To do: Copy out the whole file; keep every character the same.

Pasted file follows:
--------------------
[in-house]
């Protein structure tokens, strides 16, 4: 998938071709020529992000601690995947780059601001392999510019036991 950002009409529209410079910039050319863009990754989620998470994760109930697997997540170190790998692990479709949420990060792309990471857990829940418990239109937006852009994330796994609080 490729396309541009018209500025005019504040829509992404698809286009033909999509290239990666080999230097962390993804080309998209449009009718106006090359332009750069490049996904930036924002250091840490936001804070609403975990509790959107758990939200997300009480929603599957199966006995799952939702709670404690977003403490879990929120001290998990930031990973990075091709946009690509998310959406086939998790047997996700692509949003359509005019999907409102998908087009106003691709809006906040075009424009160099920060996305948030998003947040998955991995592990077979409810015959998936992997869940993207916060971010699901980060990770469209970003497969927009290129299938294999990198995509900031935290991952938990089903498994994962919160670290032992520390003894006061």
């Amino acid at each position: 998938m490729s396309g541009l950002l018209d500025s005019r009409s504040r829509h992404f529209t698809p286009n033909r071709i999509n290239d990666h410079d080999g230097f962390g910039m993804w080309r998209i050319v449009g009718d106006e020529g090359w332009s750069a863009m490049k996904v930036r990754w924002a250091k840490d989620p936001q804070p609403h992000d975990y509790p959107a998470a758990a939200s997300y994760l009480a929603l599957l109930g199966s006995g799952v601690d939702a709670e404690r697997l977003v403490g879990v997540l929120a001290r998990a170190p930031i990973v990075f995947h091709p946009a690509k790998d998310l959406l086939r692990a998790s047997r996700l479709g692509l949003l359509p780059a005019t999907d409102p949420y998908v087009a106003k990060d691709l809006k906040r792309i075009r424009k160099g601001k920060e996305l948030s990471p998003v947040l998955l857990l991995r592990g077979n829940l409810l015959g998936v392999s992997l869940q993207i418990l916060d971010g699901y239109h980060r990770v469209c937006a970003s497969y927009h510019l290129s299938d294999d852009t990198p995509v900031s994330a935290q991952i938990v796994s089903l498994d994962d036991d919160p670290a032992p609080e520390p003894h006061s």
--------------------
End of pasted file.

[in-house]
């Protein structure tokens, strides 16, 4: 998938071709020529992000601690995947780059601001392999510019036991 950002009409529209410079910039050319863009990754989620998470994760109930697997997540170190790998692990479709949420990060792309990471857990829940418990239109937006852009994330796994609080 490729396309541009018209500025005019504040829509992404698809286009033909999509290239990666080999230097962390993804080309998209449009009718106006090359332009750069490049996904930036924002250091840490936001804070609403975990509790959107758990939200997300009480929603599957199966006995799952939702709670404690977003403490879990929120001290998990930031990973990075091709946009690509998310959406086939998790047997996700692509949003359509005019999907409102998908087009106003691709809006906040075009424009160099920060996305948030998003947040998955991995592990077979409810015959998936992997869940993207916060971010699901980060990770469209970003497969927009290129299938294999990198995509900031935290991952938990089903498994994962919160670290032992520390003894006061």
């Amino acid at each position: 998938m490729s396309g541009l950002l018209d500025s005019r009409s504040r829509h992404f529209t698809p286009n033909r071709i999509n290239d990666h410079d080999g230097f962390g910039m993804w080309r998209i050319v449009g009718d106006e020529g090359w332009s750069a863009m490049k996904v930036r990754w924002a250091k840490d989620p936001q804070p609403h992000d975990y509790p959107a998470a758990a939200s997300y994760l009480a929603l599957l109930g199966s006995g799952v601690d939702a709670e404690r697997l977003v403490g879990v997540l929120a001290r998990a170190p930031i990973v990075f995947h091709p946009a690509k790998d998310l959406l086939r692990a998790s047997r996700l479709g692509l949003l359509p780059a005019t999907d409102p949420y998908v087009a106003k990060d691709l809006k906040r792309i075009r424009k160099g601001k920060e996305l948030s990471p998003v947040l998955l857990l991995r592990g077979n829940l409810l015959g998936v392999s992997l869940q993207i418990l916060d971010g699901y239109h980060r990770v469209c937006a970003s497969y927009h510019l290129s299938d294999d852009t990198p995509v900031s994330a935290q991952i938990v796994s089903l498994d994962d036991d919160p670290a032992p609080e520390p003894h006061s």